The Soundscape Movement: What does the City sound like?

Friedrichstraße Railway Station
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Followers of the Soundscape movement search out “acoustic landscapes” in urban settings – for a variety of reasons.

Marco Medkour is someone who listens very closely to his home city, Cologne. He collects the sounds of the city. Medkour, who studied biology, has already marked his sound map on the Internet with 30 locations: Brüsseler Platz in summer, a ride in a paternoster lift at an adult education centre, a scrap yard, various bus and tram stops, all places that build up the kind of auditory tension to be heard in the recording Die singenden Schranken von Holweide (“The Singing Level Crossing Gates of Holweide”): the gates close with a melodic groan, a train rumbles towards the listener, it hisses and stops, again the gates groan, the train sets off, the rattling becomes quieter, shoes patter on the paving stones in the street.

The Singing Level Crossing Gates of Holweide, Copyright: Soundmap of  Cologne
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“All recordings tell a story,” says Medkour, who describes himself as an archivist. He records what is going on at each location for about 15 minutes with a digital recorder. He posts one to three minutes of it on the Internet, unedited. At first, he recorded the sounds in order to weave them into the music he was composing. Then he carried on collecting because he had a “love of sound”. He even listens to the recordings at home. “It’s a nice way of reminding yourself of a place,” he says. “Better than a photograph.”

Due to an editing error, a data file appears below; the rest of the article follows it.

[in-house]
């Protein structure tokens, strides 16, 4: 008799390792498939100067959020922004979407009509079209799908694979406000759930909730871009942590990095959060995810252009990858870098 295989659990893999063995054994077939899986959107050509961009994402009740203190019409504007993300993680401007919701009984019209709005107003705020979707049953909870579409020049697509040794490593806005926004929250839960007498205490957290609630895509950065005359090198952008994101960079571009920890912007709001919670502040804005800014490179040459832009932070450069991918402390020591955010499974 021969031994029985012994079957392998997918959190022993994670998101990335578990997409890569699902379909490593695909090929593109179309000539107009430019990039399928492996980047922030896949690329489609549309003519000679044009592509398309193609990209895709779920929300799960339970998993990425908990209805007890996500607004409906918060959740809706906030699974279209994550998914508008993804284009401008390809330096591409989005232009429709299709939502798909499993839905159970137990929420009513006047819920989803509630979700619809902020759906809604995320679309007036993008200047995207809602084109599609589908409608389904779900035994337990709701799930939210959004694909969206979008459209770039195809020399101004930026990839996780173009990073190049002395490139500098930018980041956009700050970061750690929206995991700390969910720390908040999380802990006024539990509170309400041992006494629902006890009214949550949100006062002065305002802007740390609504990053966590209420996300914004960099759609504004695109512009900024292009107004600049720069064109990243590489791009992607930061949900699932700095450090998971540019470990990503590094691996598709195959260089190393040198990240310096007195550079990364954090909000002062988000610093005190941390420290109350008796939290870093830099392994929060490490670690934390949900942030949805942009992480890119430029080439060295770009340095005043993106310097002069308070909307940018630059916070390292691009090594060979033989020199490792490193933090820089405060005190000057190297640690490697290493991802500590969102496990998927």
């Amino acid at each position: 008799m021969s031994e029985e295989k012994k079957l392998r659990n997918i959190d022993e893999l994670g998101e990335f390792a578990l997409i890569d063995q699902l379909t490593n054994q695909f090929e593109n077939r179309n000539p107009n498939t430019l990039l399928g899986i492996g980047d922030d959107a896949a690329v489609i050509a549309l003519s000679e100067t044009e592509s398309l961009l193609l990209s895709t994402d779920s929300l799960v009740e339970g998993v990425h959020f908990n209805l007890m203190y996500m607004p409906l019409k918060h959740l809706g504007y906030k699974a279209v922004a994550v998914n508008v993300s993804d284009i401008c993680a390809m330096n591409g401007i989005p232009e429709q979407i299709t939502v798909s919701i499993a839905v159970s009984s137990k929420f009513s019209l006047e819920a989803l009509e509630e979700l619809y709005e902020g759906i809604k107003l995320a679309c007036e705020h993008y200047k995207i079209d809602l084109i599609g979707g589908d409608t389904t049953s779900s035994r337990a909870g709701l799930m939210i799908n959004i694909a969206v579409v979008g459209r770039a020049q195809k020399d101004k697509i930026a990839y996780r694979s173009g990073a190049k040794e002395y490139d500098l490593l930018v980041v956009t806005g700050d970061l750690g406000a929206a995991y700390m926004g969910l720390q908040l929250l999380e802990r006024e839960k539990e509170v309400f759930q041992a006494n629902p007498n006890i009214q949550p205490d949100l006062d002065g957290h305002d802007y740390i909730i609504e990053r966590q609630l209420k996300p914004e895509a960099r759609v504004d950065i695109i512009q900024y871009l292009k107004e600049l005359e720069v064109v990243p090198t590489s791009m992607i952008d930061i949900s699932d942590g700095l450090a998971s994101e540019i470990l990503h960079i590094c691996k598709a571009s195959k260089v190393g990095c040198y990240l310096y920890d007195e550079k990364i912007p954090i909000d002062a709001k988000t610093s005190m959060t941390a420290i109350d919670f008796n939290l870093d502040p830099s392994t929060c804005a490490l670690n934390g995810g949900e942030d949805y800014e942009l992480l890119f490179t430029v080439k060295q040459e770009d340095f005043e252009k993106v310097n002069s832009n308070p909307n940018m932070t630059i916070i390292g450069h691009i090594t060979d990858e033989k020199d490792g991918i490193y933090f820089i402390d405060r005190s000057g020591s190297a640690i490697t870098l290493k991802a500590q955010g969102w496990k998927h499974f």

Hearing rather than seeing

Yukio King. Photograph: Anja Freyhoff-King Shifting attention from the visual to the acoustic is one of the main concerns of the Soundscape movement, which emerged during the mid-1960s in Canada around the composer and university lecturer Raymond Murray Schafer. Upset by the levels of background noise prevalent in the city where he lived, Vancouver, he surrounded himself with students who were also interested in ways of preventing noise pollution. He analysed what he called acoustic ecology and worked to make people more aware of the impact environmental noise could have. For Yukio King, an American who lives in Berlin, the fact that the movement had “a heavily moralistic subtext” is one reason to be cautious about Shafer’s theories today. “Noise is bad and silence is good, that is too simple,” says King, who works on the sounds of Berlin.

Enhancing urban areas in acoustic terms

Helmholtzplatz in Berlin, Copyright:
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The qualified urban planner does not just gather these sounds, but goes a step further: Since sound creates atmosphere in the city, he is interested in how sound can influence perceptions positively. As at Helmholtzplatz in the East Berlin borough of Prenzlauer Berg. All you could hear there a few years ago were barking dogs and clinking beer bottles. Now that many young families have moved into the neighbourhood, the cries of children drown out these sounds: which King feels has enhanced the area in acoustic terms.